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Illustrations from the:

Biblia Segunde de San Isidoro de Leon,
Biblioteca, Colegiata S. Isidoro, Leon, 1162

Jericho falls

Goliath Challenges the Israelites

David and Goliath

David, King of Judah

King David sends his army to fight his son Absalom


El Archivo Capitular de la Colegiata de San Isidoro cuenta entre sus tesoros con una Biblia visigótico-mozárabe realizada por Florencio y Sancho en el año 960. Cuenta con 517 folios y ricas ilustraciones. En el siglo XII anónimos copistas reprodujeron las mismas miniaturas en una Biblia de 3 volúmenes con 617 folios en letra carolina. La técnica y el estilo de la miniatura corresponden a época románica.
The Chapter Archive of San Isidoro Collegiate counts among its treasures a Visigothic-Mozarabic Bible by Florentius and Sanctius in 960. It has 517 pages and rich illustrations. In the twelfth century anonymous copyists reproduced the same miniatures in a Bible of three volumes with 617 pages in carolina font. The technique and style of miniature correspond to the Romanesque period.

Church of San Isidoro, León (Léon), 1161-62
Tempera on parchment
21¾ x 15in. (55 x 38cm)
Real Colegiata de San Isidoro, León (MS. 3 [3 volumes])

A colophon prominently displayed on the first page recounts in exceptionally complete terms the genesis of this Bible:
This book was undertaken in the time of King Ferdinand [II, r. 1157—88], son of Emperor Alfonso, and was concluded during his glorious reign. During the rule of the most reverend abbot Menendo, prudent rector of the monastery of San Isidoro, one of the canons with great effort on raging seas carried from France to our land the parchment for this marvelous work. You may marvel at the completion of this book in the space of only six months for the writing and a seventh for its decoration in color. Sub era MCC. VII/Kal. Aprilis [March 25, 1162].1
    Although scribes of the palatine church of San Isidoro may have carried out Abbot Menendo's commission, it is also possible that the whole enterprise was entrusted to a traveling team of professionals. At any rate, the task of illumination, which occupied a month, seems to have been realized by professional painters who traveled, as one of the two hands responsible for the more than a hundred illustrations worked on the frescoes in a far-distant Aragonese church in Navasa (now in the Museo Diocesano dc Jaca), to judge by the identity of style in both enterprises].2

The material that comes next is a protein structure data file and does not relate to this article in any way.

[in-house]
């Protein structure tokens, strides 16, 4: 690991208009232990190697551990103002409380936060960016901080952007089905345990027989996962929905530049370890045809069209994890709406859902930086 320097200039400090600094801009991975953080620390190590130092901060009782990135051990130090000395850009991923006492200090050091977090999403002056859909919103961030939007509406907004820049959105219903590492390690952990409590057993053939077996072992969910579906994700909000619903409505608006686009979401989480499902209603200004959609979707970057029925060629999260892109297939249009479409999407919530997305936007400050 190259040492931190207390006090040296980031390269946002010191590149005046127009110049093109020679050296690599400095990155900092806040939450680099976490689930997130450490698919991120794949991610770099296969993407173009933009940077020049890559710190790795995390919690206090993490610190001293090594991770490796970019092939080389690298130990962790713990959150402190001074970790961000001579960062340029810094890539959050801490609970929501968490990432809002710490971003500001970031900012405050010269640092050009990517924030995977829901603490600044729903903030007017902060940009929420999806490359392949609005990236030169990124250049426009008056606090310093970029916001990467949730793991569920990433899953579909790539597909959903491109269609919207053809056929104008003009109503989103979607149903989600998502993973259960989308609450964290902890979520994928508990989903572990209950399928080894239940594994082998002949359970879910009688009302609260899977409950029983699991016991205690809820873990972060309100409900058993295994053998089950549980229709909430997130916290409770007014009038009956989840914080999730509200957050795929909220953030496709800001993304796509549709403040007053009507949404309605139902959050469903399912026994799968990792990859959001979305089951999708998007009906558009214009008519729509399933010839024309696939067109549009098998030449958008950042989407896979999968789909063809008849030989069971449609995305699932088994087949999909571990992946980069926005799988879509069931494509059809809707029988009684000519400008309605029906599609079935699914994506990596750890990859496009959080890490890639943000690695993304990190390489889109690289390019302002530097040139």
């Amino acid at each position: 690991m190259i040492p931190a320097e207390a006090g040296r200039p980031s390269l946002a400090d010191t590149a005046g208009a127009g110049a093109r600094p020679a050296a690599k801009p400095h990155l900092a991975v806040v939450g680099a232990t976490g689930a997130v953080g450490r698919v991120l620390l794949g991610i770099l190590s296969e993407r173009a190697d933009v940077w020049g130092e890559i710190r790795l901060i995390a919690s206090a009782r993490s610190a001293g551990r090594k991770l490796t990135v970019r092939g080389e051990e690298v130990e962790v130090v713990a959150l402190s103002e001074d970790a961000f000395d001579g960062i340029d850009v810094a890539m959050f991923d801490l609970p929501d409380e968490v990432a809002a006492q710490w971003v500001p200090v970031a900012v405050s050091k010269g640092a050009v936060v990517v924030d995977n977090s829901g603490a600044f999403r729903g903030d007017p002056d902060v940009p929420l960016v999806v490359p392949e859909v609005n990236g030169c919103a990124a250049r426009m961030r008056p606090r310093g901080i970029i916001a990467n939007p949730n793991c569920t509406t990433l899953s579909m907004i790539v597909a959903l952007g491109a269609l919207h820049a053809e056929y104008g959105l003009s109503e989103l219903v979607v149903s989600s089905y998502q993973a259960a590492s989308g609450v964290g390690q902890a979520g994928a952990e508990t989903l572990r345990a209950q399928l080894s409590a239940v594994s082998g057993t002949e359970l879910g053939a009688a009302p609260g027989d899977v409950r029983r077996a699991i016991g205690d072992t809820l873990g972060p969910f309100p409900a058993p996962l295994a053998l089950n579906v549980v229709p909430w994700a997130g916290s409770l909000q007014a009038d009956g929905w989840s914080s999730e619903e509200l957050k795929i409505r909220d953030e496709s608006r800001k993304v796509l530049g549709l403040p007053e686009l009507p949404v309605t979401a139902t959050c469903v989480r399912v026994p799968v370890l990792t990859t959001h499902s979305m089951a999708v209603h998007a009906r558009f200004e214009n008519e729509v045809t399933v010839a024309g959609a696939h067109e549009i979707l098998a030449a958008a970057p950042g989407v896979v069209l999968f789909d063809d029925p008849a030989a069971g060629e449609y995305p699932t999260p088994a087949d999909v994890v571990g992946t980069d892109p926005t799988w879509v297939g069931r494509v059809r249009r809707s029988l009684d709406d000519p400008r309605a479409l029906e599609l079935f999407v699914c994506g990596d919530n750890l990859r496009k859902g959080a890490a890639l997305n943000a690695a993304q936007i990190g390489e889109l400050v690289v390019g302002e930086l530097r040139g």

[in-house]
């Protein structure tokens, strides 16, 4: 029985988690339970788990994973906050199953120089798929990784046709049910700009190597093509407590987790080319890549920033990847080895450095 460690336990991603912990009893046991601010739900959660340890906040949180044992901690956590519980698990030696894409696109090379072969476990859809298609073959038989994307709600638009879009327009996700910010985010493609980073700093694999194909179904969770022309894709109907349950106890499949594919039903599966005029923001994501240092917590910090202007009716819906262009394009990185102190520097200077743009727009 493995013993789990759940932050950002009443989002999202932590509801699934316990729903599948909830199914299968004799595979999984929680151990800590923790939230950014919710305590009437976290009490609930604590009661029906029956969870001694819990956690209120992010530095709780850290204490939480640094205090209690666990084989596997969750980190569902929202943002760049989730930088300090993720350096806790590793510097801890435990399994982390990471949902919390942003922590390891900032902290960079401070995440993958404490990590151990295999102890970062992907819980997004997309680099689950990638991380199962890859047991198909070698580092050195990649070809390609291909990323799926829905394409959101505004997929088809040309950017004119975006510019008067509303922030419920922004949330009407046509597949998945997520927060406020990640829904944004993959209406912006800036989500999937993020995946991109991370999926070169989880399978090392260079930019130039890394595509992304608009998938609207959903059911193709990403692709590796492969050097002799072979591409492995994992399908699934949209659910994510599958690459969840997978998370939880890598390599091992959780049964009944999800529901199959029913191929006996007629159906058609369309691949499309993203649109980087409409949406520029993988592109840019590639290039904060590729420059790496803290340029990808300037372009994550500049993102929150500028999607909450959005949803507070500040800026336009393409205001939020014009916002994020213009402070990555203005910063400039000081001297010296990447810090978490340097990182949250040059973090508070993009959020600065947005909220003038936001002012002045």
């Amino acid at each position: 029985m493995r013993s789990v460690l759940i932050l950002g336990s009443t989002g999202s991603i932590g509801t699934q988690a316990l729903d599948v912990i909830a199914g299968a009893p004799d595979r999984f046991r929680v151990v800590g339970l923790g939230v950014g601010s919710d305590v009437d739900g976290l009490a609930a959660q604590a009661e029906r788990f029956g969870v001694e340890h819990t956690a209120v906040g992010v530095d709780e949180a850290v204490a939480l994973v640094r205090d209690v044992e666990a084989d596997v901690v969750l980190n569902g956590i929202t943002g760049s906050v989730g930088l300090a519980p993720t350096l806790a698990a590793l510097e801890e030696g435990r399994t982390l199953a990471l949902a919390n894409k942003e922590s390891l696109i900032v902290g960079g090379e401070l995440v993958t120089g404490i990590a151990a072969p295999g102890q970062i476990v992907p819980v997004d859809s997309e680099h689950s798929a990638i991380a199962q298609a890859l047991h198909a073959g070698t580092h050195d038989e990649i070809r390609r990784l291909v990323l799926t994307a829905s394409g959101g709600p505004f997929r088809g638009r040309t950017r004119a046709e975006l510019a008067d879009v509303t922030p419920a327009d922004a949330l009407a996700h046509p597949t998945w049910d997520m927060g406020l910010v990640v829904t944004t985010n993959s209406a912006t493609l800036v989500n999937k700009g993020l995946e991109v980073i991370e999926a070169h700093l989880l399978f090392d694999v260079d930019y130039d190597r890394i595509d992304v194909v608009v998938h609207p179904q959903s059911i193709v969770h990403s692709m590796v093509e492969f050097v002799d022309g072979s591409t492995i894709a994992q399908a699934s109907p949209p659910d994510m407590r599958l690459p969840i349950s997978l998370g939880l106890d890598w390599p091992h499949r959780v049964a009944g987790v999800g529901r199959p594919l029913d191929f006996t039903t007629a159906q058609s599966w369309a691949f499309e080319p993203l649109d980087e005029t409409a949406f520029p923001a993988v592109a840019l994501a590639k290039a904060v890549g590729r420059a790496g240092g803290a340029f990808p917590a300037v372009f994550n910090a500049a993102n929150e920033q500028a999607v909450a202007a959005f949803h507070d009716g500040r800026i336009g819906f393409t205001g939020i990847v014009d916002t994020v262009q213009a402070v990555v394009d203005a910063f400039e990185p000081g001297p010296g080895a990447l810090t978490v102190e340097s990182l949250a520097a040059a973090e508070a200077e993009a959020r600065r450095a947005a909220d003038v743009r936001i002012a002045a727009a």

The team of miniaturists did not bring their model with them. Because of their extraordinary similarity and the fact that they belong to the same library, it is customarily assumed that the present Romanesque Bible was based upon the Bible of 960 at San Isidiro, León (cat. 108). However, the present manuscript contains Old Latin textual glosses—one of the distinguishing features of the Leonese Bibles—and an illustration in Exodus that were not included in the Bible of 960. There must have been a Bible that served as a model for both the surviving copies in San Isidoro.3 One possible prototype is a fragment in Rome of a Bible written in 943 that is a twin of the Bible of 960 but not known to have been in León. Another candidate is a now lost Bible that was recorded to have been part of the library of San Isidoro in the eighteenth century. 4

1. My translation.
2. Yarza 1985b, pp. 385-86. Yarza hesitated to go beyond proposing that the same shop participated in both projects, but the same hand seems to have been at work.
He perceptively identified the original frontis piece of the 1161-62 Bible as the Majesty page now in the library of the Museo Arqueológico Nacional, Madrid (ibid., p. 386).
3. Williams 1967.
4. McCluskey 1987, p. 238 n. 22.

Source: pp.297-298 The Art of Medieval Spain AD 500-1200, Metropolitan Museum of Art, New York, 1993

Other Spanish and North African Illustrations of Costume & Soldiers
Other 12th Century Illustrations of Costume & Soldiers